Directed by Lydia Nibley
Say Yes Quickly Productions
Running time: 64 minutes.
Reviewed by Bo Young
A long time ago, in a universe far away, I sat with politico David Mixner, after we had won the No On Six ballot initiative in California, talking about “what comes next?” I’ve always been haunted by what he said, “Someone has to die. Like Martin Luther King; movements need martyrs”… because, less than two weeks later, Harvey Milk and George Mosconi were killed in San Francisco. In many ways, Harvey’s story has become larger than the life he led, and, sadly, this is often the case with our martyrs. And too often it’s the case with films about GLBT people. In the end, the GLBT person is usually dead. Alas, we don’t get “happily ever after” very much.Now comes the story of yet another hate-filled murder of a teen-age Navajo boy…a Navajo nádleehí …Fred Martinez, told to us by the filmmaking/writing team, and real world husband and wife, Lydia and Russell Martin, asking the question “Why are people killed for being who they are?” in the documentary, Two Spirits. In doing so, they have elevated the life of Fred Martinez into something greater.
Not that Fred hadn’t done a pretty good job in his short life, on his own. Wonderfully self-aware, and born into the Navajo culture, that, like many Native American cultures, recognized the existence of more than two genders, Martinez’s expressions of his nature were greeted by those close to him with warmth and understanding, if not embraced, as an expression of the traditional “nádleehí” or Two Spirit tradition. Coming out of an understandable adolescent “dark night of the soul,” Martinez recovered to thrive and was loved by most in his community. Until one night, when some thug decided to “bug smash a fag.” It’s an ending with which we’ve become all too familiar.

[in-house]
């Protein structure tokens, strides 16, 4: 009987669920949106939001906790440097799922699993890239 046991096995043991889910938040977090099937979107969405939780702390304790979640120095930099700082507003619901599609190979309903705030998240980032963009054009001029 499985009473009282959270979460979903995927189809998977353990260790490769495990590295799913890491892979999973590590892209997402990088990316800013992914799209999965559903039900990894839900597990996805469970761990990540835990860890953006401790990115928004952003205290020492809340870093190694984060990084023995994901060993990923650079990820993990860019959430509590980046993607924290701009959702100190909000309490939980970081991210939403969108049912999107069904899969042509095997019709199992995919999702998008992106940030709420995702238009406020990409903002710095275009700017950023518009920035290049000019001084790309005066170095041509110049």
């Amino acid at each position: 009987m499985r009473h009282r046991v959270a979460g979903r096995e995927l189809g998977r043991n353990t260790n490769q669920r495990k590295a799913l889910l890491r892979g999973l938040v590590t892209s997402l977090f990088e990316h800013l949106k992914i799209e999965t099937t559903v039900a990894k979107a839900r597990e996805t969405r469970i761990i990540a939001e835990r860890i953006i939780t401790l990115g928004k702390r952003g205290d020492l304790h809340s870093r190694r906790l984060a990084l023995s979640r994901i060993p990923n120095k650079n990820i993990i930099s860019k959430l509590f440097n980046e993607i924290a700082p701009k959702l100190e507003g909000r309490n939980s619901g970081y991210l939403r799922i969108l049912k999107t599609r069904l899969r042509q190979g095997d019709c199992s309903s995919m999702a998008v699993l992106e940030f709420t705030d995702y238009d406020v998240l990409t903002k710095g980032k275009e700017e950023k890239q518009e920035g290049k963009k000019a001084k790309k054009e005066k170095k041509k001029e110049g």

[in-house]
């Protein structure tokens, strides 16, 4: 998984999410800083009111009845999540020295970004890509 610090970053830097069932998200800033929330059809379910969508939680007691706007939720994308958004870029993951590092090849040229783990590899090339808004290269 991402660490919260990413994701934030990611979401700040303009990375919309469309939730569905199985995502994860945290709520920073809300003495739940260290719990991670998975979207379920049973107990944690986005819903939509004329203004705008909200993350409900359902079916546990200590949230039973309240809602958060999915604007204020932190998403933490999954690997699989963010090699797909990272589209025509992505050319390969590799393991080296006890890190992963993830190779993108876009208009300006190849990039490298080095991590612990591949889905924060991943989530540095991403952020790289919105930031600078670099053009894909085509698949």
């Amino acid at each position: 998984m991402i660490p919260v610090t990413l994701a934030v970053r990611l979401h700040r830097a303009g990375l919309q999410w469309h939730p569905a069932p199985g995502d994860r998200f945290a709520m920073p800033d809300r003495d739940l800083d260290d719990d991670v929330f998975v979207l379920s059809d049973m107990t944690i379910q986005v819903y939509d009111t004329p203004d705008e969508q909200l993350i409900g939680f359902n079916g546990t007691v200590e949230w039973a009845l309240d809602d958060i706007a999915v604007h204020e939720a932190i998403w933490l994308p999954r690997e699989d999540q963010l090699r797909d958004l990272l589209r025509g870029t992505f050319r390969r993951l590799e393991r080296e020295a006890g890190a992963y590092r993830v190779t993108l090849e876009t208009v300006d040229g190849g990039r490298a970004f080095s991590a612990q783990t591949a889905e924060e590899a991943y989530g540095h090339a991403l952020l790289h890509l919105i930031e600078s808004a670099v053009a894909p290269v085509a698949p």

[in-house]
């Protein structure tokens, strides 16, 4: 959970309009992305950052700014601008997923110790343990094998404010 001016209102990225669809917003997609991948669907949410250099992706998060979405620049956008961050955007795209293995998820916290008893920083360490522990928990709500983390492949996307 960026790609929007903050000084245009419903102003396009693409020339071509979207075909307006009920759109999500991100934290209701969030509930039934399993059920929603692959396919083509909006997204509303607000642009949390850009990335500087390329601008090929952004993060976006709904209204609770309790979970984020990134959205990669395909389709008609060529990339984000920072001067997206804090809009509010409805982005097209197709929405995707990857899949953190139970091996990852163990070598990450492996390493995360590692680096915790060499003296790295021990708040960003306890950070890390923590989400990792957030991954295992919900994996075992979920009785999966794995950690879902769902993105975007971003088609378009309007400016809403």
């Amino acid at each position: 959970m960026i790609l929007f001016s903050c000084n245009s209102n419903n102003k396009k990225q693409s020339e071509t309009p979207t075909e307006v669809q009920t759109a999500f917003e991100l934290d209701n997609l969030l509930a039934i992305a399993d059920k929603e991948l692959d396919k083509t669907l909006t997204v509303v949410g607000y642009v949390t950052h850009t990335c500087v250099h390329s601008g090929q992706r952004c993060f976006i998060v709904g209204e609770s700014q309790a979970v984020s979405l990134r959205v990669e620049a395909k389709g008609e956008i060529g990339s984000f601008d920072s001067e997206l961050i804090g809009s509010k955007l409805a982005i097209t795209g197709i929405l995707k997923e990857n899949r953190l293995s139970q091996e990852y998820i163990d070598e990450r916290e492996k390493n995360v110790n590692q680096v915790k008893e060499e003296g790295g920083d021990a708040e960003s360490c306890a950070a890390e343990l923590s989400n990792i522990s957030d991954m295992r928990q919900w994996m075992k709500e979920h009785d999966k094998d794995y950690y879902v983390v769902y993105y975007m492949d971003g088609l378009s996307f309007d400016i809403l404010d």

It is worth noting that Fred’s story, purely on the basis of the facts of the murder, is almost identical to that of another martyr that became larger in death, Matthew Shepard. But Fred was dark-skinned, Native American and Matthew was blond-haired, blue-eyed. Should we wonder, then, why more people know about Matthew than Fred?This documentary goes a long way toward remedying that cultural lacuna. Elevating Fred’s story from more than another hate crime tragedy in a small, dusty reservation, the film interweaves the story of a mother’s loss of her son with a revealing look at the largely unknown history of a time when the world wasn’t simply divided into male and female and many Native cultures held places of honor for people of integrated genders. Often confused as containing both male and female, the two spirit, was called “nádleehí” in the Navajo language — tennewyppe in Shoshone, lhamana in Hopi, winkte in Lakota, there were more than 500 nations with different languages — was the “not-male, not-female” gender…something in between.